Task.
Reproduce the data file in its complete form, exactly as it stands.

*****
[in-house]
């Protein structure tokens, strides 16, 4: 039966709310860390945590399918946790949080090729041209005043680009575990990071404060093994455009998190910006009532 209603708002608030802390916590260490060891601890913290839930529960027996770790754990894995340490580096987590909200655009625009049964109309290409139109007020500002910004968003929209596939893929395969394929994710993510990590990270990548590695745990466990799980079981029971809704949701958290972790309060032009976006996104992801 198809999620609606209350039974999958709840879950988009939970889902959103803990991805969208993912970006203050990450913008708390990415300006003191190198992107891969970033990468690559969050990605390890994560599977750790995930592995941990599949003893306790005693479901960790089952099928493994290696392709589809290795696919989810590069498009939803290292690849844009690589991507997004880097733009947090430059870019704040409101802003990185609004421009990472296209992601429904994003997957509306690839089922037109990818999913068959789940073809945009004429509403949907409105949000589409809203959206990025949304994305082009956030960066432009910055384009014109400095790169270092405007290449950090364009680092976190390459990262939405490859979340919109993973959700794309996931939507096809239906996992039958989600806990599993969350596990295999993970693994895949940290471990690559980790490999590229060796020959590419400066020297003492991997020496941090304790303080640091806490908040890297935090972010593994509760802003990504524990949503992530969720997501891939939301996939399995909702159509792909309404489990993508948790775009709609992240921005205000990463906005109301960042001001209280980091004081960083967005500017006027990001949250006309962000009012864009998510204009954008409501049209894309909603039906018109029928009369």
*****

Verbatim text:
[in-house]
């Protein structure tokens, strides 16, 4: 039966709310860390945590399918946790949080090729041209005043680009575990990071404060093994455009998190910006009532 209603708002608030802390916590260490060891601890913290839930529960027996770790754990894995340490580096987590909200655009625009049964109309290409139109007020500002910004968003929209596939893929395969394929994710993510990590990270990548590695745990466990799980079981029971809704949701958290972790309060032009976006996104992801 198809999620609606209350039974999958709840879950988009939970889902959103803990991805969208993912970006203050990450913008708390990415300006003191190198992107891969970033990468690559969050990605390890994560599977750790995930592995941990599949003893306790005693479901960790089952099928493994290696392709589809290795696919989810590069498009939803290292690849844009690589991507997004880097733009947090430059870019704040409101802003990185609004421009990472296209992601429904994003997957509306690839089922037109990818999913068959789940073809945009004429509403949907409105949000589409809203959206990025949304994305082009956030960066432009910055384009014109400095790169270092405007290449950090364009680092976190390459990262939405490859979340919109993973959700794309996931939507096809239906996992039958989600806990599993969350596990295999993970693994895949940290471990690559980790490999590229060796020959590419400066020297003492991997020496941090304790303080640091806490908040890297935090972010593994509760802003990504524990949503992530969720997501891939939301996939399995909702159509792909309404489990993508948790775009709609992240921005205000990463906005109301960042001001209280980091004081960083967005500017006027990001949250006309962000009012864009998510204009954008409501049209894309909603039906018109029928009369």